“Please, go stand over there to get your photo.”
“Down there, where the line is.”
Standing and waiting amongst mostly young people, I pondered whether my eager anticipation was realistic.
Finally, I sat down and the guy at the computer said,” Number please.”
I immediately rattled off 75…
I nodded. “Yes, 75…”
He interrupted me again. “75, as in you were first here in the year 1975?”
He dropped his eyes, seemingly embarrassed at being so rude.
It was then that I realized that this young lad was likely not even born in 1975.
Hesitating, he began again, ” Okay. So 75…..”
After getting my number and photo into the computer , he handed me my new university student photo ID.
In a tentative, prodding voice,he asked, “So, I guess you were here during all the student protests. What was it like?”
As the other interested students interspersed with their own questions, I felt like a celebrity!
What a lovely re-entry into the university world of heavy textbooks, lengthy essays, on-line courses and research,video conferencing,social media, and interesting keen young people.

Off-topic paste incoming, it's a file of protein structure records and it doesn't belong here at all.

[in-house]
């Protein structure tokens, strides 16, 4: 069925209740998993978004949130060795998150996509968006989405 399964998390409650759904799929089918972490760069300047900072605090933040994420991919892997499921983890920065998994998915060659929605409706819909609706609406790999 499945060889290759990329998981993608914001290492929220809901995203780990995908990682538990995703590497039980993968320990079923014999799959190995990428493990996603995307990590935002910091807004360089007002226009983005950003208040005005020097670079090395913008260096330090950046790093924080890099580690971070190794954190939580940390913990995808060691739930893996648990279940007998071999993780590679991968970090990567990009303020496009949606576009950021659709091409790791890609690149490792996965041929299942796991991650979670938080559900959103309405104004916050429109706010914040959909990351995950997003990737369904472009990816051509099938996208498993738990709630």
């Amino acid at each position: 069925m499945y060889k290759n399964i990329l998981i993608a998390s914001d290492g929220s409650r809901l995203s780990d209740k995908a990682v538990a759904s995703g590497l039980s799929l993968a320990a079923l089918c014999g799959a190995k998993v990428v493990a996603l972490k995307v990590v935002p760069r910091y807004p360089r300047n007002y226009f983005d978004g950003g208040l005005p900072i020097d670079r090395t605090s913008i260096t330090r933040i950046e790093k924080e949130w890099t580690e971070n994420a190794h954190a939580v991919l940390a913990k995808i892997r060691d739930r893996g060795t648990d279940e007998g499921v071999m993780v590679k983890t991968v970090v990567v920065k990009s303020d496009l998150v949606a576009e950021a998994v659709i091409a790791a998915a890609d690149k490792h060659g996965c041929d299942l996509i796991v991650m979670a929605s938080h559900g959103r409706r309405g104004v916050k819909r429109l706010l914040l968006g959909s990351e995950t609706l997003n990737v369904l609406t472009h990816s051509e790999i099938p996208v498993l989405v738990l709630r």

An exponential learning curve challenged my mind and personal time constraints.
As did the intense grade competition I now had with two sons, who were also completing post-secondary degrees.
I felt immediate connection with most of the other students, likely because I had sons their age. Although, it was strange to argue with younger students about historical events they knew only through textbooks when they were ones that I had actually lived through!
It was a thoroughly exhilarating process, especially since I was given permission to take upper level courses without the usual required prerequisites.
After interrupting the pursuit of my degree with the first birth of my five boys, I celebrated my BA with my grown sons at my grad party.
I felt such a keen sense of accomplishment posing with the requisite bouquet and black grad hat perched on my head. It was not even so much about the degree, but the eclectic adventure of it all.
I continue to live James A. Garfield recommendation that ,”if wrinkles must be written on our brows,let them not be written upon our hearts. The spirit should never grow old.”
Or, as I like to say: always live life in crescendo.